Modern Pulp Dec 13 2012
MOTHRA TO THE FLAME
Love him or hate him, there’s only one Godzilla.

Above is a colorful Japanese poster for the monster epic Mosura tai Gojira, aka Mothra vs. Godzilla. It was originally released in 1964, but we’re guessing from the big “93” at the bottom of the art that this piece was made for a nineties re-release, though we can’t find any info on that. For many Godzilla fans this is their favorite entry in the series. We tend to agree. But is it even appropriate to talk about best when referring to Godzilla movies? No matter what, it’s still just a guy in a rubber suit. Like satire, you either enjoy it or you don’t. It isn’t a matter of intelligence, but of temperament (which in this case can definitely be made more amenable to rubber suit chaos by psychoactive compounds, if you’re inclined). Anyway, maybe give this one a try. 

Update: We recived an email from Dekk, who informs us that this is a poster for a competely separate Godzilla/Mothra movie that was made in the 1990s, which helps clear up our confusion about the 93 on the art. It was actually entitled Gojira vs. Mosura, aka Godzilla and Mothra: The Battle for Earth. Thanks Dekk for straightening us out on that.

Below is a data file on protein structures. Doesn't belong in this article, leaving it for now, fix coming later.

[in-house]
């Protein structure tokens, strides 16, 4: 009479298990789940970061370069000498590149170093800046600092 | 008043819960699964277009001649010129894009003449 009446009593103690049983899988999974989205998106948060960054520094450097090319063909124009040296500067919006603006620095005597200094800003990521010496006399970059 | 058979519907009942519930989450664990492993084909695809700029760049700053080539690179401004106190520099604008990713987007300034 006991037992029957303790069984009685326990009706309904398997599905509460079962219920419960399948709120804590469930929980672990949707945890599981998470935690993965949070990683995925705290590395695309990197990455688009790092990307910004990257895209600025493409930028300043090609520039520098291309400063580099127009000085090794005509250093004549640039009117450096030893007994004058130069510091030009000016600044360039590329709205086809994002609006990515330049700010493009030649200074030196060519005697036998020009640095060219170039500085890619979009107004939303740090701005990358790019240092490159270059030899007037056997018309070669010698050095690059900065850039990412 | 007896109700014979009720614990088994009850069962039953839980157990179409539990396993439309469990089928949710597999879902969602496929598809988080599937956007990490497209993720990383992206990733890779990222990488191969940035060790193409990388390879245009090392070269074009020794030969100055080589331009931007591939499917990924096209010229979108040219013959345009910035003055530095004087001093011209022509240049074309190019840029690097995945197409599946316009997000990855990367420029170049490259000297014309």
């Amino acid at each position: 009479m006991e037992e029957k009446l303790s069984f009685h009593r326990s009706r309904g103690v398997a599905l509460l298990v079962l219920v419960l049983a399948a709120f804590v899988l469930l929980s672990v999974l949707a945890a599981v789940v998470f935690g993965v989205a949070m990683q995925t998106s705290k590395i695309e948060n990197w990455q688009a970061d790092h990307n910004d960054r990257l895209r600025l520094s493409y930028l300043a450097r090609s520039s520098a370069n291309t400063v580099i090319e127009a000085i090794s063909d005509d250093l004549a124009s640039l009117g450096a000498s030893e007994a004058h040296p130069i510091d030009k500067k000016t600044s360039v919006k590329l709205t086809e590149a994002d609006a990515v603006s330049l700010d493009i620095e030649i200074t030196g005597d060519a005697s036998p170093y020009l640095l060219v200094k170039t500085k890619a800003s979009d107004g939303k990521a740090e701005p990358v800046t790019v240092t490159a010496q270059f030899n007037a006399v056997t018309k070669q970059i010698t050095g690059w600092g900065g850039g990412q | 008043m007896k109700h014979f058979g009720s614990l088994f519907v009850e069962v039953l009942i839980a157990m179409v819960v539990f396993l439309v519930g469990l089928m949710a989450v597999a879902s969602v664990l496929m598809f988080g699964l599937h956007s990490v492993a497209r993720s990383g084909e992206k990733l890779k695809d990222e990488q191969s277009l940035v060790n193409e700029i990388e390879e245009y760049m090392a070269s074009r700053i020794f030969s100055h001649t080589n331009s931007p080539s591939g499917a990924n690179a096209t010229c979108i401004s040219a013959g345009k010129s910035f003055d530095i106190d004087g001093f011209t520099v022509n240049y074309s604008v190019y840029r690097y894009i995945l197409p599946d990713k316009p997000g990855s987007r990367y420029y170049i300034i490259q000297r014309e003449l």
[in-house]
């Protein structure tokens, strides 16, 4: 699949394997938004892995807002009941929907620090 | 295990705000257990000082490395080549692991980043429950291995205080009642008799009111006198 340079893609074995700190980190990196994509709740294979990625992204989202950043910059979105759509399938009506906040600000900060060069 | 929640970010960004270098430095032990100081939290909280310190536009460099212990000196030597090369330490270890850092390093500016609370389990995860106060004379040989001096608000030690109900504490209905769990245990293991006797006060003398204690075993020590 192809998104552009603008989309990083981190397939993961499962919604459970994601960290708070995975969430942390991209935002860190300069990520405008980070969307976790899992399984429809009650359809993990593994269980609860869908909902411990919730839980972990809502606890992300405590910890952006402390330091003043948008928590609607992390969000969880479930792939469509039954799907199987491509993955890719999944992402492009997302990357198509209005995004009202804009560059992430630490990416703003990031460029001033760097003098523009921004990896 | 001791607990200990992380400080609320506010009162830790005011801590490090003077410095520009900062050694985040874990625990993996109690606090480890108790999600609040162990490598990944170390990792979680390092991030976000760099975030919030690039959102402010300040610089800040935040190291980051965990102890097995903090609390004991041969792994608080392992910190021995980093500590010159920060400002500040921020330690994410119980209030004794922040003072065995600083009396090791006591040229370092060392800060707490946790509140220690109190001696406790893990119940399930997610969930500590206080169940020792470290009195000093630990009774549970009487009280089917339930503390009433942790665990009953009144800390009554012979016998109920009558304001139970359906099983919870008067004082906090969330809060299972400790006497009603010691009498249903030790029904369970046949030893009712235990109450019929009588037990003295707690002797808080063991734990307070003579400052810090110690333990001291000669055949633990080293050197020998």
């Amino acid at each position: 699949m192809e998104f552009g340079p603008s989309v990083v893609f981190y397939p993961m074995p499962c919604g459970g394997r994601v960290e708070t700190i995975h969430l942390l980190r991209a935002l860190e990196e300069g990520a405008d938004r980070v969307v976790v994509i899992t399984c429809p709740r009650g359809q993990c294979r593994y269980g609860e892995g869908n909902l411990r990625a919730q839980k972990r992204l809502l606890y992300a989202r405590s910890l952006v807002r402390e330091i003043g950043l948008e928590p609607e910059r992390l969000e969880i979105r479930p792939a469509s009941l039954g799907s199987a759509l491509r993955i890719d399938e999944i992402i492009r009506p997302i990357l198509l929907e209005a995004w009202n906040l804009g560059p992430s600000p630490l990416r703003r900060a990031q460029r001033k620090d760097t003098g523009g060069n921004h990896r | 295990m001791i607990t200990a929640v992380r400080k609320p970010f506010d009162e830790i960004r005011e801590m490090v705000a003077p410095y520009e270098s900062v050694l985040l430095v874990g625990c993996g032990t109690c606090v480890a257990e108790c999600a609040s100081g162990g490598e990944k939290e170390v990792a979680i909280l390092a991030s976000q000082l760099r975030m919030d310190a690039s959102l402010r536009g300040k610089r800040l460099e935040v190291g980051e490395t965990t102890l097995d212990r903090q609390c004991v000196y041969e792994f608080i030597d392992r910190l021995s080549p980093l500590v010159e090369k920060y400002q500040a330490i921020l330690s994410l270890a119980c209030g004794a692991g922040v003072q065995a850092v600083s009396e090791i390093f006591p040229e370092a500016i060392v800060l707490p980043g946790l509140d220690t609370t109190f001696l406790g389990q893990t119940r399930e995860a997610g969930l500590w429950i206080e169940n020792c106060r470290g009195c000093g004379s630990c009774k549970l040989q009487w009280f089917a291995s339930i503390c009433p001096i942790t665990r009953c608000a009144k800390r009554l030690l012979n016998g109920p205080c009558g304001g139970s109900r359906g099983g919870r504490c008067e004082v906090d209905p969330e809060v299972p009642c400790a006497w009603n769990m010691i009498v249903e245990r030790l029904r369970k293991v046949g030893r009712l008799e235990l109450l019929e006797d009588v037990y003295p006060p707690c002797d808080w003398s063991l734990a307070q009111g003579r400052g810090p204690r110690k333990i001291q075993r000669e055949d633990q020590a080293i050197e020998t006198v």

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History Rewind
The headlines that mattered yesteryear.
September 20
1946—Cannes Launches Film Festival
The first Cannes Film Festival is held in 1946, in the old Casino of Cannes, financed by the French Foreign Affairs Ministry and the City of Cannes.
September 19
1934—Arrest Made in Lindbergh Baby Case
Bruno Hauptmann is arrested for the kidnap and murder of Charles Lindbergh Jr., son of the famous American aviator. The infant child had been abducted from the Lindbergh home in March 1932, and found decomposed two months later in the woods nearby. He had suffered a fatal skull fracture. Hauptmann was tried, convicted, sentenced to death, and finally executed by electric chair in April 1936. He proclaimed his innocence to the end
September 18
1919—Pollard Breaks the Color Barrier
Fritz Pollard becomes the first African-American to play professional football for a major team, the Akron Pros. Though Pollard is forgotten today, famed sportswriter Walter Camp ranked him as "one of the greatest runners these eyes have ever seen." In another barrier-breaking historical achievement, Pollard later became the co-head coach of the Pros, while still maintaining his roster position as running back.
1932—Entwistle Leaps from Hollywood Sign
Actress Peg Entwistle commits suicide by jumping from the letter "H" in the Hollywood sign. Her body lay in the ravine below for two days, until it was found by a detective and two radio car officers. She remained unidentified until her uncle connected the description and the initials "P.E." on the suicide note in the newspapers with his niece's two-day absence.

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